2010 Non-Deductible Traditional IRA Contribution Made

I talked about taking some “action” in my last net worth update. We both contributed $5,000 each to a non-deductible Traditional IRA earlier this week. In doing so, I was reminded of how some folks can be intimidated by the amount of IRS fine print you must read every time you try to achieve some tax savings. Perhaps it is a small minority, especially of people reading this, but still significant.

Just to figure out if we were allowed to contribute took some searching. Per this IRS flowchart, because we are married filing jointly and will most likely have a modified adjusted gross income (MAGI) over $177,000, we are unable to contribute to a Roth IRA. How many people know what their MAGI is? In this world of spiraling credit card debt, how many people are willing to try to figure it out?

However, anyone can contribute to a Traditional IRA, even though it doesn’t explicitly state that anywhere. Then the question is whether it is tax-deductible. From this other IRS flowchart, because we are married filing jointly, covered by a retirement plan at work, and have an MAGI of over $109,000, I figure out that our contribution is not tax-deductible.

Finally, I happen to know in 2010, there is no income limit on the conversion from a Traditional IRA to Roth IRA. I must rely on the many mentions from financial media and investment brokers to know this. Even so, there are even more catches in terms of pre-tax and post-tax bits of the IRA to be converted.

I personally don’t mind all of this. But there must be a study somewhere that shows that every time a person has to walk themselves through an IRS flowchart, the overall IRA participation rate drops something like 5%.

Comments

  1. Jonathan,

    You make a great point. Obviously these IRA rules are far too difficult to understand, and that reduces participation.

    Here is another, even more complicated IRA maneuver that I completed, in which some of your readers may be interested:

    I wanted to convert my non-detectable IRA to a Roth IRA. Given my non-deductible contributions, one would think that I could do so without paying much tax on the conversion. (My non-deductable contributions were almost as large as the total money in the IRA.)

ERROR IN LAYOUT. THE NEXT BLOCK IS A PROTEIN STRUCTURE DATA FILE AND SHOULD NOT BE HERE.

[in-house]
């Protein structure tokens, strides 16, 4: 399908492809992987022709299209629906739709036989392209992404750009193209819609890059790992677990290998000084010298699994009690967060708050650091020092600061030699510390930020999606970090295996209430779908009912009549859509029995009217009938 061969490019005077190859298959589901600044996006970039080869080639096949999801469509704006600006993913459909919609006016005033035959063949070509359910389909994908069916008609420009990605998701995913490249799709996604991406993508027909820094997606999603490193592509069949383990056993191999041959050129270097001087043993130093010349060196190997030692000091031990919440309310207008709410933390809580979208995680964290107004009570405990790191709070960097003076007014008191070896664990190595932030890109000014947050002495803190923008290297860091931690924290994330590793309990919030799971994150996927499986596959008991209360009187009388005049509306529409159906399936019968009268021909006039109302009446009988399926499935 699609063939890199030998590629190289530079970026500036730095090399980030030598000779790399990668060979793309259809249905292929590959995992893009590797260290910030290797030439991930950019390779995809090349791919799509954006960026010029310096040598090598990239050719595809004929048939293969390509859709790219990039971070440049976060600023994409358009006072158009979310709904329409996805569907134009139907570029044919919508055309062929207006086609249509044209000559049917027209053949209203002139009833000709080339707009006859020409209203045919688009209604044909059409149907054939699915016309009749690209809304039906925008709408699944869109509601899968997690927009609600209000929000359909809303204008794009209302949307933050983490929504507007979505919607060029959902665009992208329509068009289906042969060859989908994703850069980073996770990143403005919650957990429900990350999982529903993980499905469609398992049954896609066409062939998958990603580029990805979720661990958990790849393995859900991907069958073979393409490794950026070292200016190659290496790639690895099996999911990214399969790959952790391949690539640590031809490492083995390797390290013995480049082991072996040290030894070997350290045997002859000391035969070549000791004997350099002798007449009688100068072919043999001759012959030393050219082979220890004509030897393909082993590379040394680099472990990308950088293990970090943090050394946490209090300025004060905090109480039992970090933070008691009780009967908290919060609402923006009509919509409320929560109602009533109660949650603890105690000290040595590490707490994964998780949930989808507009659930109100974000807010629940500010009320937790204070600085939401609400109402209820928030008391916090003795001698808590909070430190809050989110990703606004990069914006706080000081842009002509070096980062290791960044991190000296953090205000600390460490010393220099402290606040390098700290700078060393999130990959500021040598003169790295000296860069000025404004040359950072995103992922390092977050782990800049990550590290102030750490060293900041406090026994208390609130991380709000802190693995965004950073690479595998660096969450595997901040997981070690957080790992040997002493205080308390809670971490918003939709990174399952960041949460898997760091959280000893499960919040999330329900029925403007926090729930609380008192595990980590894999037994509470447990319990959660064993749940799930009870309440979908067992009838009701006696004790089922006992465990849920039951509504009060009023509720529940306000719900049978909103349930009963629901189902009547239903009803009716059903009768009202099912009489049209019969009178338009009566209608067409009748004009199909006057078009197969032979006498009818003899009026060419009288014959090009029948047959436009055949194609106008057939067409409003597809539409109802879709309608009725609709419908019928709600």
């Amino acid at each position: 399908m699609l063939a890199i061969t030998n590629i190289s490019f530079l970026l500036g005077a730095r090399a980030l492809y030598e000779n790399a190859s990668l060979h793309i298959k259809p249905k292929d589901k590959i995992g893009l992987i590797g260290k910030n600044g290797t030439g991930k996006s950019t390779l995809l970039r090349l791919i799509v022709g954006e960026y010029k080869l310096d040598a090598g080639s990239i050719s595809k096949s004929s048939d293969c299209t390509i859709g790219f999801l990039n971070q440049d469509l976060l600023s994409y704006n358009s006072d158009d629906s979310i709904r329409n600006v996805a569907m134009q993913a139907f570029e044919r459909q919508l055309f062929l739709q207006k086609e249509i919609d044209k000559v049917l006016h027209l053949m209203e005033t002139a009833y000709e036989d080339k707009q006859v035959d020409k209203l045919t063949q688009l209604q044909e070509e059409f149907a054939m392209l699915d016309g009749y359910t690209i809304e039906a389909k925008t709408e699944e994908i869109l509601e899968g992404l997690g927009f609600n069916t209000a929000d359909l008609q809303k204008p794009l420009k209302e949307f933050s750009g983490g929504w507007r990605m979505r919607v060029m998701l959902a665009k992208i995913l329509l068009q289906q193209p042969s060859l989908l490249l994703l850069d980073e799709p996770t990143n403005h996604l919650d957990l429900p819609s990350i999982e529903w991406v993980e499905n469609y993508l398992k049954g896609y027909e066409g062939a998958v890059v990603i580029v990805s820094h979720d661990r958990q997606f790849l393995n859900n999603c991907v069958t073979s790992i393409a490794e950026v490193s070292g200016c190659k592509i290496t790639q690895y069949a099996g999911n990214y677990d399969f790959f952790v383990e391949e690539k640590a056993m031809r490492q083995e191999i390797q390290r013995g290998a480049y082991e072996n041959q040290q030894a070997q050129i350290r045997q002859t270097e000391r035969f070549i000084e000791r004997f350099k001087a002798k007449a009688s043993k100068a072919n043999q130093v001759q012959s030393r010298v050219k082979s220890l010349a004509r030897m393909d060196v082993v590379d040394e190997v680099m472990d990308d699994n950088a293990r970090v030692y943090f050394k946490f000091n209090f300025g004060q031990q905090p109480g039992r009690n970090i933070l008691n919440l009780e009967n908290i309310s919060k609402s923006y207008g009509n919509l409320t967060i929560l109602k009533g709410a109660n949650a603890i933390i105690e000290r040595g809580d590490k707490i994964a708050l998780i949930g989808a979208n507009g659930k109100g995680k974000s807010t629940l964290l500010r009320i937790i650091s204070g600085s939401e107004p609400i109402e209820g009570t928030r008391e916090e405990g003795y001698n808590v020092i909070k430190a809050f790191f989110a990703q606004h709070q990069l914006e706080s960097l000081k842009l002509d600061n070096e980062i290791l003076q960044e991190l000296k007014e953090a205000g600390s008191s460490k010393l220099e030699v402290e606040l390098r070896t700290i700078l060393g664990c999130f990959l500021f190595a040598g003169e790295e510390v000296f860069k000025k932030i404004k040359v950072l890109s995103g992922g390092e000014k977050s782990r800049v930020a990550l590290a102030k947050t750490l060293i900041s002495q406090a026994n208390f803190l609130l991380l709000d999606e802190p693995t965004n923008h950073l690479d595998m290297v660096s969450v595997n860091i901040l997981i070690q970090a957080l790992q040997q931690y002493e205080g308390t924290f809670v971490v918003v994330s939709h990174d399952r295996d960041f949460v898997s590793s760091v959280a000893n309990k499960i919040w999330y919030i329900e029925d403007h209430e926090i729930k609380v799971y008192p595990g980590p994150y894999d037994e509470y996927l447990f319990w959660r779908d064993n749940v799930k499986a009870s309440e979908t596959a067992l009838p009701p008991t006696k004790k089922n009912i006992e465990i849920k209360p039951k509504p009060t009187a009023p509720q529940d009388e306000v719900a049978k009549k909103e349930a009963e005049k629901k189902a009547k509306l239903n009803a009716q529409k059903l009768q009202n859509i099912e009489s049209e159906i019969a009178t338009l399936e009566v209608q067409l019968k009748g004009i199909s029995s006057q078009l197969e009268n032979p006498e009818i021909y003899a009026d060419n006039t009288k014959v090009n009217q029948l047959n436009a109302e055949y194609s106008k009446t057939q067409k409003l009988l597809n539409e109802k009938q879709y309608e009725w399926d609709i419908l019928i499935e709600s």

However, I also had a Roll-over IRA that was converted from a 401(k) plan at a previous employer. As you know, the IRS rules do no allow me to convert the non-deductable IRA without also converting the Roll-over IRA. Converting this Roll-over IRA would have cost me a lot of taxes for tax year 2010 which I did not want to pay.

    So here is what I did to avoid the problem:
    (1) I transferred the Roll-over IRA to the 401(k) plan at my current employer.
    (2) I then converted the non-delectable IRA to a Roth IRA.

    Because the Roll-over IRA no longer exists, I am not required to convert it to a Roth IRA. I was able to convert the non-deductable IRA to a Roth IRA without paying much in taxes.

  2. Phoenix says:

    That’s why people pay what they do to tax accountants. People already have enough on their plate and would rather spend their time doing something more full-filling than worry about all the many little nuances and caveats of the tax code.
    I guess then i’m just a little awkward since i actually like learning about the minute details in the tax code.

  3. Jonathan, i sent information about the following article to your email but figured my message might get tossed out with the junk mail. So i’m posting the same info here for you and your readers.
    This Natalie Choate article about sidestepping the Roth Contribution limit was an eyeopener for me. I would definitely recommend that people consult their advisor BEFORE following through on the Roth conversions mentioned in the article. This link should take you to the article: http://www.morningstaradvisor......ocId=18912

  4. Is this no limit conversion to Roth only for 2010 ? How about in 2011 and beyond …

  5. I am confused about whether a non-deductible IRA would benefit me. My wife and I both work well paying jobs and are above the income limits mentioned in your post. All of our income is salary so we pay a lot of taxes. We both already max out our 401k contributions each year. Currently we put any leftover money either toward paying down our mortgage or in a vanguard account into one of the target retirement funds.
    Are we eligible for a non-deductible IRA?
    What benefit would we get from it?

    Thanks…

  6. I may be mistaken, but as MM said, you should be able to convert the Traditional IRA to a Roth in 2010. Even without a deductible contribution, your money grows and is spent tax free in a Roth.

  7. MM: The income limits have been removed until further notice!

    Derek: This is great day for you because I have great news. Your leftover money that you usually put toward extra mortgage payment or into Vanguard index funds can be re-directed into a non-deductible IRA, then you may choose to convert it all into a Roth IRA. Thanks to the new rules that remove the income limit for converting to Roth, you can now convert your IRA into a Roth IRA regardless of your income.